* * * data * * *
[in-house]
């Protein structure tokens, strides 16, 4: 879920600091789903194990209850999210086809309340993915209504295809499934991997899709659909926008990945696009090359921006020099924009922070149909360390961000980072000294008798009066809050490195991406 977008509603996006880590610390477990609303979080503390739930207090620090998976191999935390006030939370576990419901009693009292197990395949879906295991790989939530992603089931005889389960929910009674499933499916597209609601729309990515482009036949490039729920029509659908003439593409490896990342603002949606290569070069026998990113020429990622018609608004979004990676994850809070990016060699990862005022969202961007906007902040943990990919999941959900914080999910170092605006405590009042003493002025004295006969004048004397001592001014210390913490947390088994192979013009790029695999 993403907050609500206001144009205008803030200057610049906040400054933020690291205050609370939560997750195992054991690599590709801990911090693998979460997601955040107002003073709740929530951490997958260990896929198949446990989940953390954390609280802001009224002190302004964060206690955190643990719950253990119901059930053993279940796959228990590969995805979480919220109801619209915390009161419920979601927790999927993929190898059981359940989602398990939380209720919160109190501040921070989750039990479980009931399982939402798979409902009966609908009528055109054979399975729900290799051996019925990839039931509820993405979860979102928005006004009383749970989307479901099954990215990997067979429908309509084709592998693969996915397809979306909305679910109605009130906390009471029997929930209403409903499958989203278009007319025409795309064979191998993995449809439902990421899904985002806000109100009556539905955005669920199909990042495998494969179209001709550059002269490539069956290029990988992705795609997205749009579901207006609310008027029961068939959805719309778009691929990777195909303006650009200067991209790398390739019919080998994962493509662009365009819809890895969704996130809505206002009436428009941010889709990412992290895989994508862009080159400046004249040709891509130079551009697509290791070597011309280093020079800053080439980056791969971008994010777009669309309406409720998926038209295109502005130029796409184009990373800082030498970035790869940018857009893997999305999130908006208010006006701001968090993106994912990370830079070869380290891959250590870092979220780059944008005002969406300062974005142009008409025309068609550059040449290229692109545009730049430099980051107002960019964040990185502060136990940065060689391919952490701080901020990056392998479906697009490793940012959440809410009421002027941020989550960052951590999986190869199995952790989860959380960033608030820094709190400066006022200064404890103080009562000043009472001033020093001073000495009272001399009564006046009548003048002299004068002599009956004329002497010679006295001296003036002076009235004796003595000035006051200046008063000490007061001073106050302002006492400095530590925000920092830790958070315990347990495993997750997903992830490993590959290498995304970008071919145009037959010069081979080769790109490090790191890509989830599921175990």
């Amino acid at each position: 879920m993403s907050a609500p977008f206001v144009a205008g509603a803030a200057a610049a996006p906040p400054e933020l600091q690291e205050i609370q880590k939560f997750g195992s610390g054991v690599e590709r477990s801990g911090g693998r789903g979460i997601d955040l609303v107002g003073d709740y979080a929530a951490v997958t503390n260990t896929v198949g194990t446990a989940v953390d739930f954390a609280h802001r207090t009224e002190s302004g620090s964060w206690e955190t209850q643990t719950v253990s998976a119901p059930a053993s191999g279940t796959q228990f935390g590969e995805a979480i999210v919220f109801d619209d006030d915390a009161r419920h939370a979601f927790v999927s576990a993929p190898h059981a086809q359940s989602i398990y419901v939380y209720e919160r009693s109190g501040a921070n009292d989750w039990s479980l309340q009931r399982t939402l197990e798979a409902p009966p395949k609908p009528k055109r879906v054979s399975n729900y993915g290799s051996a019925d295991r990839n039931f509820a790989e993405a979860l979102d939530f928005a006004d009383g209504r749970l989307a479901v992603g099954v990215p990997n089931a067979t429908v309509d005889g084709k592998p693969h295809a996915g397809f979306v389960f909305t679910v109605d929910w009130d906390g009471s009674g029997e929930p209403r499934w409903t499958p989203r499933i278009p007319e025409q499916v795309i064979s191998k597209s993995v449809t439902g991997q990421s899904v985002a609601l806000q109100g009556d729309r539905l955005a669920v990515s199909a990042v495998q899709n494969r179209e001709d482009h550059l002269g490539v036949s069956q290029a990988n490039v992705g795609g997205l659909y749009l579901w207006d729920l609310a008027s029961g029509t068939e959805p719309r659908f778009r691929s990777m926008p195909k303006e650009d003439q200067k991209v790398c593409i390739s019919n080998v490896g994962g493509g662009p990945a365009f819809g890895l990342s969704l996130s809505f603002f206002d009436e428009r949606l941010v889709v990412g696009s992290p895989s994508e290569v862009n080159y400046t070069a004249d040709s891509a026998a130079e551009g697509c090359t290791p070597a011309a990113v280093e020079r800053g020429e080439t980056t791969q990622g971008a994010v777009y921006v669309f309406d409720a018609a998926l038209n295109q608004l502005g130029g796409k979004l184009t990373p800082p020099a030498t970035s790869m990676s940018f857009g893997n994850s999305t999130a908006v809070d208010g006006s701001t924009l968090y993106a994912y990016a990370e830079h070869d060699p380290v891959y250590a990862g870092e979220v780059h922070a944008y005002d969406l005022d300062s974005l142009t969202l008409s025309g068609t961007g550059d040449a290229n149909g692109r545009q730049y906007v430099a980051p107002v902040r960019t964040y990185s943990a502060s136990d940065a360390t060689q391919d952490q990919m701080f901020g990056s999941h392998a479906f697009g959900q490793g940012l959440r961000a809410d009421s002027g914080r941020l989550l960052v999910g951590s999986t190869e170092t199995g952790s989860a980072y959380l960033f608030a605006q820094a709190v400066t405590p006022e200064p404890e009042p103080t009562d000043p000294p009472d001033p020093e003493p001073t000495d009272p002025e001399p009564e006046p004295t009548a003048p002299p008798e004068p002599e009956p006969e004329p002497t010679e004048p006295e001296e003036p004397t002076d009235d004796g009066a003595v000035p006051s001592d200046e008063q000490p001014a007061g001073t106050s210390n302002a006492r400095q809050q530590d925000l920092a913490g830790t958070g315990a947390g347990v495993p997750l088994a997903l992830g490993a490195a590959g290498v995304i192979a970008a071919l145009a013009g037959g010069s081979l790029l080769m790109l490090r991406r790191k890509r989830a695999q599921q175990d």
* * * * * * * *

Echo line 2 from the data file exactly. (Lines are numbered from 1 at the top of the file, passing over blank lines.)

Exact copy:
């Protein structure tokens, strides 16, 4: 879920600091789903194990209850999210086809309340993915209504295809499934991997899709659909926008990945696009090359921006020099924009922070149909360390961000980072000294008798009066809050490195991406 977008509603996006880590610390477990609303979080503390739930207090620090998976191999935390006030939370576990419901009693009292197990395949879906295991790989939530992603089931005889389960929910009674499933499916597209609601729309990515482009036949490039729920029509659908003439593409490896990342603002949606290569070069026998990113020429990622018609608004979004990676994850809070990016060699990862005022969202961007906007902040943990990919999941959900914080999910170092605006405590009042003493002025004295006969004048004397001592001014210390913490947390088994192979013009790029695999 993403907050609500206001144009205008803030200057610049906040400054933020690291205050609370939560997750195992054991690599590709801990911090693998979460997601955040107002003073709740929530951490997958260990896929198949446990989940953390954390609280802001009224002190302004964060206690955190643990719950253990119901059930053993279940796959228990590969995805979480919220109801619209915390009161419920979601927790999927993929190898059981359940989602398990939380209720919160109190501040921070989750039990479980009931399982939402798979409902009966609908009528055109054979399975729900290799051996019925990839039931509820993405979860979102928005006004009383749970989307479901099954990215990997067979429908309509084709592998693969996915397809979306909305679910109605009130906390009471029997929930209403409903499958989203278009007319025409795309064979191998993995449809439902990421899904985002806000109100009556539905955005669920199909990042495998494969179209001709550059002269490539069956290029990988992705795609997205749009579901207006609310008027029961068939959805719309778009691929990777195909303006650009200067991209790398390739019919080998994962493509662009365009819809890895969704996130809505206002009436428009941010889709990412992290895989994508862009080159400046004249040709891509130079551009697509290791070597011309280093020079800053080439980056791969971008994010777009669309309406409720998926038209295109502005130029796409184009990373800082030498970035790869940018857009893997999305999130908006208010006006701001968090993106994912990370830079070869380290891959250590870092979220780059944008005002969406300062974005142009008409025309068609550059040449290229692109545009730049430099980051107002960019964040990185502060136990940065060689391919952490701080901020990056392998479906697009490793940012959440809410009421002027941020989550960052951590999986190869199995952790989860959380960033608030820094709190400066006022200064404890103080009562000043009472001033020093001073000495009272001399009564006046009548003048002299004068002599009956004329002497010679006295001296003036002076009235004796003595000035006051200046008063000490007061001073106050302002006492400095530590925000920092830790958070315990347990495993997750997903992830490993590959290498995304970008071919145009037959010069081979080769790109490090790191890509989830599921175990």